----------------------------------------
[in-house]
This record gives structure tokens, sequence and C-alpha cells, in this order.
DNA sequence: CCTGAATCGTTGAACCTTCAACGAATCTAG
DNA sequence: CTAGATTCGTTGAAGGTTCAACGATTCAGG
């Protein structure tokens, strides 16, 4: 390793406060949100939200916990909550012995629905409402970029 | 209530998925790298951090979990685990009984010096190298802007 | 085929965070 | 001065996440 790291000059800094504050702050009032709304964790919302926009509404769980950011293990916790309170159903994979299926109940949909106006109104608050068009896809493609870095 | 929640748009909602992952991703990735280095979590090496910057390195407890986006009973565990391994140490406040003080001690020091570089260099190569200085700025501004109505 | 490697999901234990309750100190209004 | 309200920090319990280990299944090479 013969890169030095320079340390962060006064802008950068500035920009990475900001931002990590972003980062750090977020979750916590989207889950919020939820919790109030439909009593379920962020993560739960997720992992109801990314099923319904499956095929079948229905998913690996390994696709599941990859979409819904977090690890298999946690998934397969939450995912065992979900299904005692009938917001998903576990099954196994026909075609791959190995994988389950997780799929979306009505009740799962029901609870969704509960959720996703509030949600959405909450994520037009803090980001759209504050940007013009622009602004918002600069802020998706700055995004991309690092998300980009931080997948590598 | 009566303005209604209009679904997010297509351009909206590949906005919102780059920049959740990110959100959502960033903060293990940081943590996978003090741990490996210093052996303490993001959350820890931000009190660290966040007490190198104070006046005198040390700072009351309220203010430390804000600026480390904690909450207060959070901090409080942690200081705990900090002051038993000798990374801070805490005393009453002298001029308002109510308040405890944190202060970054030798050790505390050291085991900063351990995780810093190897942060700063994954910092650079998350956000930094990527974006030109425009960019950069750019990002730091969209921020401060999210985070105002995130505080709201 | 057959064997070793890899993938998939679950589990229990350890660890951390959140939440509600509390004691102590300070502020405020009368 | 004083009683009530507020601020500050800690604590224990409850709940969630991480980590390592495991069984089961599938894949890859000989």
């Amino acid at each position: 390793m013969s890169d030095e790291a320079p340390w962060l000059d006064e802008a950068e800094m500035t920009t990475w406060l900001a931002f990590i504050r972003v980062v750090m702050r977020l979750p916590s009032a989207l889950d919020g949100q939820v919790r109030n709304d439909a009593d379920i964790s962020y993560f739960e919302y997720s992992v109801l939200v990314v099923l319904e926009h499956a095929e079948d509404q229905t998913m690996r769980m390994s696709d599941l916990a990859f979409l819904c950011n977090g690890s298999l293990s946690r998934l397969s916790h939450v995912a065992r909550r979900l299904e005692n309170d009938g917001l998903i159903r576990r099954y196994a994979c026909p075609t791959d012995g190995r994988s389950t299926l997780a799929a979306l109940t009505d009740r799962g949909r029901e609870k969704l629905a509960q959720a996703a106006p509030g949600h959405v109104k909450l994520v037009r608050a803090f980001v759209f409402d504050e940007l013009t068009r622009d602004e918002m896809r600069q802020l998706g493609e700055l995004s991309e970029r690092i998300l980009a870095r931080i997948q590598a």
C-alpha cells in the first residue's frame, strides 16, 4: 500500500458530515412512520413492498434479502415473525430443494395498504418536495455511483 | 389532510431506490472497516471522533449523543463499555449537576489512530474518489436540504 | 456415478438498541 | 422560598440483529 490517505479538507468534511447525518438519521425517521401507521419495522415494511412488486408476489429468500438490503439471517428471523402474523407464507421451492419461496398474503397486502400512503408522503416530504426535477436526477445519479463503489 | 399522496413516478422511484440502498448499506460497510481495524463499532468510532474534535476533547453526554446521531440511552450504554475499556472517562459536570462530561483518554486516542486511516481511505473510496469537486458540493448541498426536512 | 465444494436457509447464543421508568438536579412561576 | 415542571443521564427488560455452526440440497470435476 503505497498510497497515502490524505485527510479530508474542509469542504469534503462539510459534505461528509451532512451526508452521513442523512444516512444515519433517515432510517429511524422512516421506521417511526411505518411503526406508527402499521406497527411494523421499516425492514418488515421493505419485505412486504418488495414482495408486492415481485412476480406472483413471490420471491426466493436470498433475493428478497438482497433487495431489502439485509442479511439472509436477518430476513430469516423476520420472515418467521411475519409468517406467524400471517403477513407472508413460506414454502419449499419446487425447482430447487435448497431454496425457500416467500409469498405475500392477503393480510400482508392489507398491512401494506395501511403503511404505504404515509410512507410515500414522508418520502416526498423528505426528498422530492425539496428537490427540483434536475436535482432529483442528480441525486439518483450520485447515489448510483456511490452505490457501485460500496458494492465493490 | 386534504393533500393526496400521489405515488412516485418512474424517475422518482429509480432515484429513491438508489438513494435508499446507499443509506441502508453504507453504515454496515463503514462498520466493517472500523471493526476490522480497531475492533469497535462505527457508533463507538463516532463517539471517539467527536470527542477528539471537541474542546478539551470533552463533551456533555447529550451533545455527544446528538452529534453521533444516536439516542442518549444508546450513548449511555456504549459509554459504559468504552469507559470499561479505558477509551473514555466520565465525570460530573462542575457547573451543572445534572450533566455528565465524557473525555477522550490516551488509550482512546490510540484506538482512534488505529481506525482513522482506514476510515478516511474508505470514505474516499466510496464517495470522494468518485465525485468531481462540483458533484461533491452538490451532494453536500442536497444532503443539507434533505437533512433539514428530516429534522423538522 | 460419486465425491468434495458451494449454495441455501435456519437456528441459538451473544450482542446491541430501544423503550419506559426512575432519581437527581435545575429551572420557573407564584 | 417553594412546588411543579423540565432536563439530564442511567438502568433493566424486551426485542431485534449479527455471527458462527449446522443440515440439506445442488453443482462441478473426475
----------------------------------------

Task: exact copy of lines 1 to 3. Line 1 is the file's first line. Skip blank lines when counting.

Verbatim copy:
[in-house]
This record gives structure tokens, sequence and C-alpha cells, in this order.
DNA sequence: CCTGAATCGTTGAACCTTCAACGAATCTAG